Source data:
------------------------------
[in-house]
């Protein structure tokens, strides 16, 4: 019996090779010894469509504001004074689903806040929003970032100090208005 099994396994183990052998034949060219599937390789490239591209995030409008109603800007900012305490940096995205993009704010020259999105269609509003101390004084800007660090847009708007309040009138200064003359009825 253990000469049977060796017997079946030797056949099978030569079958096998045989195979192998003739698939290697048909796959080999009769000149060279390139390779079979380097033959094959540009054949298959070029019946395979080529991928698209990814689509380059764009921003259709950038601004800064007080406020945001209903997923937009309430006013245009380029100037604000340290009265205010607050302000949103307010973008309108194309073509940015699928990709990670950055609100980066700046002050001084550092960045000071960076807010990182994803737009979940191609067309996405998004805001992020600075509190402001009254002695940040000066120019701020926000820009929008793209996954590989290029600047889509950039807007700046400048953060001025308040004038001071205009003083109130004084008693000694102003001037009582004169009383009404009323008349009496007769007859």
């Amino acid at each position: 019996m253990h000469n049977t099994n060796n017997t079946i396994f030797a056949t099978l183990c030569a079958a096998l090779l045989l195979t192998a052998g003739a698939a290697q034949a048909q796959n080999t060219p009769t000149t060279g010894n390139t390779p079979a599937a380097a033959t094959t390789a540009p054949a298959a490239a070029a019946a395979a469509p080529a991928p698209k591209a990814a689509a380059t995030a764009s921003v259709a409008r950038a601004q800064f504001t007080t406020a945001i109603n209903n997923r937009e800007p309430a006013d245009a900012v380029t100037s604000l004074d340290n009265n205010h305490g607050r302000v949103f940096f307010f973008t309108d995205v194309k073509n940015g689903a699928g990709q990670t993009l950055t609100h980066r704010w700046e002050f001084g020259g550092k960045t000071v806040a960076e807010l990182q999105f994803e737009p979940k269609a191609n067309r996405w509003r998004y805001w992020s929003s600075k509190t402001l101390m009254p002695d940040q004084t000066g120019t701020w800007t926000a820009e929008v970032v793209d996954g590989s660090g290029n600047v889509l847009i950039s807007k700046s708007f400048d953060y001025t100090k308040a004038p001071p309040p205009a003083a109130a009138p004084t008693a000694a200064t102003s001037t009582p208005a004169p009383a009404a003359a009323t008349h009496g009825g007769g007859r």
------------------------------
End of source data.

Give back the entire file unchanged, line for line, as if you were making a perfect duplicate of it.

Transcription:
[in-house]
């Protein structure tokens, strides 16, 4: 019996090779010894469509504001004074689903806040929003970032100090208005 099994396994183990052998034949060219599937390789490239591209995030409008109603800007900012305490940096995205993009704010020259999105269609509003101390004084800007660090847009708007309040009138200064003359009825 253990000469049977060796017997079946030797056949099978030569079958096998045989195979192998003739698939290697048909796959080999009769000149060279390139390779079979380097033959094959540009054949298959070029019946395979080529991928698209990814689509380059764009921003259709950038601004800064007080406020945001209903997923937009309430006013245009380029100037604000340290009265205010607050302000949103307010973008309108194309073509940015699928990709990670950055609100980066700046002050001084550092960045000071960076807010990182994803737009979940191609067309996405998004805001992020600075509190402001009254002695940040000066120019701020926000820009929008793209996954590989290029600047889509950039807007700046400048953060001025308040004038001071205009003083109130004084008693000694102003001037009582004169009383009404009323008349009496007769007859």
């Amino acid at each position: 019996m253990h000469n049977t099994n060796n017997t079946i396994f030797a056949t099978l183990c030569a079958a096998l090779l045989l195979t192998a052998g003739a698939a290697q034949a048909q796959n080999t060219p009769t000149t060279g010894n390139t390779p079979a599937a380097a033959t094959t390789a540009p054949a298959a490239a070029a019946a395979a469509p080529a991928p698209k591209a990814a689509a380059t995030a764009s921003v259709a409008r950038a601004q800064f504001t007080t406020a945001i109603n209903n997923r937009e800007p309430a006013d245009a900012v380029t100037s604000l004074d340290n009265n205010h305490g607050r302000v949103f940096f307010f973008t309108d995205v194309k073509n940015g689903a699928g990709q990670t993009l950055t609100h980066r704010w700046e002050f001084g020259g550092k960045t000071v806040a960076e807010l990182q999105f994803e737009p979940k269609a191609n067309r996405w509003r998004y805001w992020s929003s600075k509190t402001l101390m009254p002695d940040q004084t000066g120019t701020w800007t926000a820009e929008v970032v793209d996954g590989s660090g290029n600047v889509l847009i950039s807007k700046s708007f400048d953060y001025t100090k308040a004038p001071p309040p205009a003083a109130a009138p004084t008693a000694a200064t102003s001037t009582p208005a004169p009383a009404a003359a009323t008349h009496g009825g007769g007859r």